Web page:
Bodaboda riders decry police harrasment
The ongoing crackdown to remove boda boda riders from Nairobi CBD has reportedly turned into a cash cow for police officers with riders claiming to be parting with between Shh10, 000 to Sh15, 000 to have their bikes released.
Less than a week after President Uhuru Kenyatta stopped the operation to nab rogue operators, riders on Thursday accused police of indiscriminate arrests, extortion, harassments and confiscation of their motorcycles.
They claimed that police are defying a government order stopping the crackdown to continue with extortion. Police were Thursday rounding up boda boda operators within the City Centre.
Riders who don’t meet the compliance requirements including having a driving licence, insurance and protective gear for themselves and their pillion passengers said they are forced to give more than Sh10, 000 to have their motorcycles released after arrest.
Those that meet all the requirements said they still have to pay at least Sh5000 to get back their bikes after they are arrested and taken to Central police station failure to which they will be charged with causing obstruction.
“I operate under Bolt (a taxi hailing company) and the requirement is to have full compliance with all regulations before they enlist you so I have everything but my bike is in custody. They have not charged me with anything but I have been asked to give Sh7000 to get my bike,” said a rider who claimed he was apprehended near Museum roundabout along Waiyaki way.
“I have met all the requirements but I have been told by an officer helping me get back my bike to come with Sh7000. I tried to explain how difficult it is to get the cash and how my family is suffering for the last two days my bike has been in custody, but in vain.”
But Nairobi Central sub county police commander David Mburukua dismissed the claims as unfounded.
“All we want from them is papers to prove that they have paid court fines as they are being taken to different courts. But we will still arrest you again if we find you within the CBD regardless of whether or not we have just released you, for operating in the CBD,” said Mburukua.
He spoke to this writer outside his office adding he doesn’t know the number of motorcycles impounded so far.
He said the riders are only required to go with their driving licences, logbooks, and police clearance certificates (the certificate of good conduct) , a reflective jacket and a helmet after paying fines in courts, to collect their motorcycles. They must also have insurance for their bikes to be on the road.
There were dozens of riders at Central police station yesterday seeking release of their motorbikes.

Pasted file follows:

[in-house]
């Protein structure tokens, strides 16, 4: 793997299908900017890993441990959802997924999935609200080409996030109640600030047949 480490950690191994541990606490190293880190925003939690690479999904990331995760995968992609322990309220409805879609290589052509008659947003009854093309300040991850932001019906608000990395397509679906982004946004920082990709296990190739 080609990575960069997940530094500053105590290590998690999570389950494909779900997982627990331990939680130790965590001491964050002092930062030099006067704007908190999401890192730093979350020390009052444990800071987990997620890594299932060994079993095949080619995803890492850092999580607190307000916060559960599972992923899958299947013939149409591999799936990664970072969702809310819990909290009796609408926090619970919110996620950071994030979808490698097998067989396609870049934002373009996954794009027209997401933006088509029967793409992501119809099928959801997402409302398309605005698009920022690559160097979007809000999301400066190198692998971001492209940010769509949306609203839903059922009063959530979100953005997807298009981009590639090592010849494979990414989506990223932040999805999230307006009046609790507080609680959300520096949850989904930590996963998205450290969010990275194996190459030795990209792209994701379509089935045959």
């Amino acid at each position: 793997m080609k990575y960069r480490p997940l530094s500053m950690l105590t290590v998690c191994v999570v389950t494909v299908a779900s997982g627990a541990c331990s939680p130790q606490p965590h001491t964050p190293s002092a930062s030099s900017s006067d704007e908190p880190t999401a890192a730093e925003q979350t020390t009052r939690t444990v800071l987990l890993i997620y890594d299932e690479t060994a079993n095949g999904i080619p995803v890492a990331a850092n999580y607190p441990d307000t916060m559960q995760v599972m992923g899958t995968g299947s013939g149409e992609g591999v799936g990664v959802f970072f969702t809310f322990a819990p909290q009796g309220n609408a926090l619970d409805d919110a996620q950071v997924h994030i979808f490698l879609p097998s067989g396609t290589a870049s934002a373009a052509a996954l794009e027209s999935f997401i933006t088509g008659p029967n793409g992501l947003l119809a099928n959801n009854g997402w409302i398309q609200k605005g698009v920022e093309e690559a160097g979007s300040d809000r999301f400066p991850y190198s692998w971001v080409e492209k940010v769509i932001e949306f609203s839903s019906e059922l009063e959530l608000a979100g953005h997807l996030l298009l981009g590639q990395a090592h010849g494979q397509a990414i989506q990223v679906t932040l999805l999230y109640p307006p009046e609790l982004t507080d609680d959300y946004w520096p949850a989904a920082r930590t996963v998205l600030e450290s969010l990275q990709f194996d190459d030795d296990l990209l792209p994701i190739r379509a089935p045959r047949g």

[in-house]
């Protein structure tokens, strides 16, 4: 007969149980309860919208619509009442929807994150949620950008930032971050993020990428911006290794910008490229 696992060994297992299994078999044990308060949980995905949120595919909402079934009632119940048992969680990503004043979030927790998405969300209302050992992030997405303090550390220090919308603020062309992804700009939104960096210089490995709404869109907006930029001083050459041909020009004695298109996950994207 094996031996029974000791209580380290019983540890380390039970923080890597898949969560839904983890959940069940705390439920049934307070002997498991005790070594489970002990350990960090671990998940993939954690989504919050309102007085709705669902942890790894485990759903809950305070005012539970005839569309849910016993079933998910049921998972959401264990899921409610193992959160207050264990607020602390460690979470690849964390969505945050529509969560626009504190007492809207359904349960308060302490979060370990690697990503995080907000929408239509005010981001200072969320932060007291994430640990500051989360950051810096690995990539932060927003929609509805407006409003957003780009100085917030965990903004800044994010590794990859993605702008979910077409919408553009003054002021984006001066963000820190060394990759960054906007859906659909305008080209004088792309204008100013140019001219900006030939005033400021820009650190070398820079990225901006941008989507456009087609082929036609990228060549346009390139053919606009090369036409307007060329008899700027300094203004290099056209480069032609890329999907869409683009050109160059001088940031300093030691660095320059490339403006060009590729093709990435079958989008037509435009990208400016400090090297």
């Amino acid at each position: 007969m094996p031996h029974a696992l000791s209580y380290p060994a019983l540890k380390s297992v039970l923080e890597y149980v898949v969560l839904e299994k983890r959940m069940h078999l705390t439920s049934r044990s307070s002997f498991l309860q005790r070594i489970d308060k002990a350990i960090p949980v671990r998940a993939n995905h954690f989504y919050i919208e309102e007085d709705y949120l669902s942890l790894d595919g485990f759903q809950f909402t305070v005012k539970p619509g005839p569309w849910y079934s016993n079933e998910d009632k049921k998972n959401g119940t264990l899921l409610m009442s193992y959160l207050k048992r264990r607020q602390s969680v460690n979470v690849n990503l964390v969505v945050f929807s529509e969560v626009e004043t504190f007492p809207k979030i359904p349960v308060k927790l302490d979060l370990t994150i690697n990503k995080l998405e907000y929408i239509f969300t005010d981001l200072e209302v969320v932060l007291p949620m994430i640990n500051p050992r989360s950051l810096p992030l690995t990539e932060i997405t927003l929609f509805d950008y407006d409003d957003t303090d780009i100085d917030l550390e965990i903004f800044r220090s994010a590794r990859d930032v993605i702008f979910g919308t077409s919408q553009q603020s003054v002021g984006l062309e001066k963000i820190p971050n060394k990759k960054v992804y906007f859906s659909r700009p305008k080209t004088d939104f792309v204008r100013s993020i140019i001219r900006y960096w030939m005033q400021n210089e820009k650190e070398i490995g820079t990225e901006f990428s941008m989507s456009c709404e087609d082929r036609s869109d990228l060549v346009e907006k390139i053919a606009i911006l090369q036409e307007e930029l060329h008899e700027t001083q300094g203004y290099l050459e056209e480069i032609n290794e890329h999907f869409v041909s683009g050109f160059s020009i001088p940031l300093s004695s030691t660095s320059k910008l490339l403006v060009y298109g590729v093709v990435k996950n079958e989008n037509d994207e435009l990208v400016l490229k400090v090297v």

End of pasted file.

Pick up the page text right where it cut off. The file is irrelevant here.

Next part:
Most of the riders don’t have driving licenses and majority of those who spoke to Nation outside the police station admitted they operate without basic requirements including having driving licenses and insurance.
“We had returned after the government stopped the crackdown but we have been arrested notwithstanding. We are being ambushed with the requirements that are hard to meet because we have not been given enough time to prepare,” said a rider.
“There are more than 200 motorbikes in custody here and more are being brought in. Those are more than 200 families without a source of livelihood. We agree what some of us did was wrong but not all of us were involved or are criminals. We should be given at least two months to comply before they start arresting us.”
David Ouma, a rider, said his bike was impounded outside Nairobi sports house along Moi Avenue and taken to the station. He said he has all the requirements except the logbook which is in custody of his employer but he was still arrested.
There was a countrywide crackdown after bodaboda riders were captured in a video sexually assaulting a female motorist involved in an accident on March 4.
The crackdown was halted on Friday last week and 17 of suspected perpetrators are in custody after they were arrested on suspicion of sexually assaulting and robbing the motorist said to be a UN employee.
They urged Interior CS Dr. Fred Matiang’i to intervene and clarify on the operation saying police are harassing innocent and hardworking boda boda operators working hard to pay loans and fed for their families.
“It is wrong to subject a whole sector to blanket condemnation and harass all members because a few are involved in criminal acts. We agree we don’t meet the requirements but the government should not deal with us as if we are all criminals,” said Francis Moturi who admitted he has no driving license and protective gear.
“The certificate of good conduct takes time to be processed and you have to pay more than Sh1000 to get it. The government should give us time to comply, form Saccos then start enforcing the regulations.”